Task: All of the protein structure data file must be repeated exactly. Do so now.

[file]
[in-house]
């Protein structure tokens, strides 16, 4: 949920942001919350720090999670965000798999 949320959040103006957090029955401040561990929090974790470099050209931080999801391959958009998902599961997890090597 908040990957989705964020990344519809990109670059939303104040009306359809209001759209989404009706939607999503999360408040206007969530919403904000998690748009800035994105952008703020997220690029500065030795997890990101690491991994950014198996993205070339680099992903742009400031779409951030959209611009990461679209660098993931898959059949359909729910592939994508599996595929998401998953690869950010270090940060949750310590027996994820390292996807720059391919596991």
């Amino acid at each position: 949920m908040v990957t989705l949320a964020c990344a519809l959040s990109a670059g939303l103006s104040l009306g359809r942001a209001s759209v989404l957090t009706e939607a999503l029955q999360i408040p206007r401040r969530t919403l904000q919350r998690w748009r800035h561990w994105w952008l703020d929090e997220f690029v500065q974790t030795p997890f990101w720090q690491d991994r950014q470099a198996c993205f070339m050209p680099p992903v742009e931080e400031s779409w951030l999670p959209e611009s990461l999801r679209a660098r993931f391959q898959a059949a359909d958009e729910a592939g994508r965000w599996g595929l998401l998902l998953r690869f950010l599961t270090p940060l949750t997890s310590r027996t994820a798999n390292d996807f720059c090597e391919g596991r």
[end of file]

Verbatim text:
[in-house]
């Protein structure tokens, strides 16, 4: 949920942001919350720090999670965000798999 949320959040103006957090029955401040561990929090974790470099050209931080999801391959958009998902599961997890090597 908040990957989705964020990344519809990109670059939303104040009306359809209001759209989404009706939607999503999360408040206007969530919403904000998690748009800035994105952008703020997220690029500065030795997890990101690491991994950014198996993205070339680099992903742009400031779409951030959209611009990461679209660098993931898959059949359909729910592939994508599996595929998401998953690869950010270090940060949750310590027996994820390292996807720059391919596991």
């Amino acid at each position: 949920m908040v990957t989705l949320a964020c990344a519809l959040s990109a670059g939303l103006s104040l009306g359809r942001a209001s759209v989404l957090t009706e939607a999503l029955q999360i408040p206007r401040r969530t919403l904000q919350r998690w748009r800035h561990w994105w952008l703020d929090e997220f690029v500065q974790t030795p997890f990101w720090q690491d991994r950014q470099a198996c993205f070339m050209p680099p992903v742009e931080e400031s779409w951030l999670p959209e611009s990461l999801r679209a660098r993931f391959q898959a059949a359909d958009e729910a592939g994508r965000w599996g595929l998401l998902l998953r690869f950010l599961t270090p940060l949750t997890s310590r027996t994820a798999n390292d996807f720059c090597e391919g596991r």